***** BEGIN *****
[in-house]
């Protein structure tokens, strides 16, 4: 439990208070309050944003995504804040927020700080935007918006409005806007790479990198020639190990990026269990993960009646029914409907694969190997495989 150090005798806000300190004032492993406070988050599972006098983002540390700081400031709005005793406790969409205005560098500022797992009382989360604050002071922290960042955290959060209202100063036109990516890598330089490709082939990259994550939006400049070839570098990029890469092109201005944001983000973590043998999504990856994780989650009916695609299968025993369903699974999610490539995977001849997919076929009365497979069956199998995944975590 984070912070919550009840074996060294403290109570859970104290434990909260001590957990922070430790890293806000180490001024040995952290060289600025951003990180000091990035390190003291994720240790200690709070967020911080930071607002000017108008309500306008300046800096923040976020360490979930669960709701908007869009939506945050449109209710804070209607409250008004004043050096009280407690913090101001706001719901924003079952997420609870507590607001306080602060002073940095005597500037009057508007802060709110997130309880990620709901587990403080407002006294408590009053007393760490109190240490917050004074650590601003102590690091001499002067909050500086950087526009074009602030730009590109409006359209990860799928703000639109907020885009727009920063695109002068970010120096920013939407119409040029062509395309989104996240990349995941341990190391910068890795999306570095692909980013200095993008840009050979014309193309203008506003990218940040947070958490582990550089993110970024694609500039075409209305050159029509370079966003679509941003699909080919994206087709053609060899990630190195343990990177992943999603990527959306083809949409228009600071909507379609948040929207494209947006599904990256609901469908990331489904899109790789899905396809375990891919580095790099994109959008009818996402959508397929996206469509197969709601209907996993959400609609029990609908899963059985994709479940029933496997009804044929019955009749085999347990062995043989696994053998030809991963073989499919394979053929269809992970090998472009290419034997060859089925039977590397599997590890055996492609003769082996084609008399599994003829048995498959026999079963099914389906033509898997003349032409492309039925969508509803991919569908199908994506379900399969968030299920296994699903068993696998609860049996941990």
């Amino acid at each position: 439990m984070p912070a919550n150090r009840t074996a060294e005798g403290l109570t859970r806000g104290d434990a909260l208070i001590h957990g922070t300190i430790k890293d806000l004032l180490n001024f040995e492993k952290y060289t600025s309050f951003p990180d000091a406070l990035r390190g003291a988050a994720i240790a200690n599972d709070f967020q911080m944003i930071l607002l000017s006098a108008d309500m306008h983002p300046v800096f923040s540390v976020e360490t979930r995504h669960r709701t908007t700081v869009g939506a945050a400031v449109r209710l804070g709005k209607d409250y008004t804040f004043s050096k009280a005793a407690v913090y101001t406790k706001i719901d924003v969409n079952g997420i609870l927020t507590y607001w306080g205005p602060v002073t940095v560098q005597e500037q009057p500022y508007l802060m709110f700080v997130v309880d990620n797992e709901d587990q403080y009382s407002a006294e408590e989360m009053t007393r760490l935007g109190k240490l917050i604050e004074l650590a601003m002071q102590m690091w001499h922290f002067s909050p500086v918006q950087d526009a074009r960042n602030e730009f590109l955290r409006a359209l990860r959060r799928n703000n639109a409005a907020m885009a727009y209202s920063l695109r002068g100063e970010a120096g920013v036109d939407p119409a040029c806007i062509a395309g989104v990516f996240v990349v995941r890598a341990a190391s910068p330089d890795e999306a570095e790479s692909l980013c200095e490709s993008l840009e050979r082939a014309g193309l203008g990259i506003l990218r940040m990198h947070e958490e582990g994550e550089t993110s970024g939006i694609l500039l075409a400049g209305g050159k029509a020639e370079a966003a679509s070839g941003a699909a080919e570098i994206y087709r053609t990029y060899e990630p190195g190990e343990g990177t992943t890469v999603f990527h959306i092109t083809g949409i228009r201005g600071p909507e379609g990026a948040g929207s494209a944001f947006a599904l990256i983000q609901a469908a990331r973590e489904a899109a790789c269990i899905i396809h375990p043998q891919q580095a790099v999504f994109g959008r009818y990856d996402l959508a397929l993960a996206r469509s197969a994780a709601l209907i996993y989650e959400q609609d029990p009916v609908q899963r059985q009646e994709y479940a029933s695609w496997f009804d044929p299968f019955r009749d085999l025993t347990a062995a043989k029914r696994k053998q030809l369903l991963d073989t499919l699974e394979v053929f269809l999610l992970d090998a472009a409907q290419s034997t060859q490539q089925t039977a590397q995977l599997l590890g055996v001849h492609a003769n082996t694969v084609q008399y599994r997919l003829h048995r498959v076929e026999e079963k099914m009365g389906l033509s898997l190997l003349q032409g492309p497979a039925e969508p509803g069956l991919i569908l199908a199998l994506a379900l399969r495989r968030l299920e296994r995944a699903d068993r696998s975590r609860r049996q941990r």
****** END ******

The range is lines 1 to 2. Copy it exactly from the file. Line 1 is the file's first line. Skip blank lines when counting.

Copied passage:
[in-house]
């Protein structure tokens, strides 16, 4: 439990208070309050944003995504804040927020700080935007918006409005806007790479990198020639190990990026269990993960009646029914409907694969190997495989 150090005798806000300190004032492993406070988050599972006098983002540390700081400031709005005793406790969409205005560098500022797992009382989360604050002071922290960042955290959060209202100063036109990516890598330089490709082939990259994550939006400049070839570098990029890469092109201005944001983000973590043998999504990856994780989650009916695609299968025993369903699974999610490539995977001849997919076929009365497979069956199998995944975590 984070912070919550009840074996060294403290109570859970104290434990909260001590957990922070430790890293806000180490001024040995952290060289600025951003990180000091990035390190003291994720240790200690709070967020911080930071607002000017108008309500306008300046800096923040976020360490979930669960709701908007869009939506945050449109209710804070209607409250008004004043050096009280407690913090101001706001719901924003079952997420609870507590607001306080602060002073940095005597500037009057508007802060709110997130309880990620709901587990403080407002006294408590009053007393760490109190240490917050004074650590601003102590690091001499002067909050500086950087526009074009602030730009590109409006359209990860799928703000639109907020885009727009920063695109002068970010120096920013939407119409040029062509395309989104996240990349995941341990190391910068890795999306570095692909980013200095993008840009050979014309193309203008506003990218940040947070958490582990550089993110970024694609500039075409209305050159029509370079966003679509941003699909080919994206087709053609060899990630190195343990990177992943999603990527959306083809949409228009600071909507379609948040929207494209947006599904990256609901469908990331489904899109790789899905396809375990891919580095790099994109959008009818996402959508397929996206469509197969709601209907996993959400609609029990609908899963059985994709479940029933496997009804044929019955009749085999347990062995043989696994053998030809991963073989499919394979053929269809992970090998472009290419034997060859089925039977590397599997590890055996492609003769082996084609008399599994003829048995498959026999079963099914389906033509898997003349032409492309039925969508509803991919569908199908994506379900399969968030299920296994699903068993696998609860049996941990």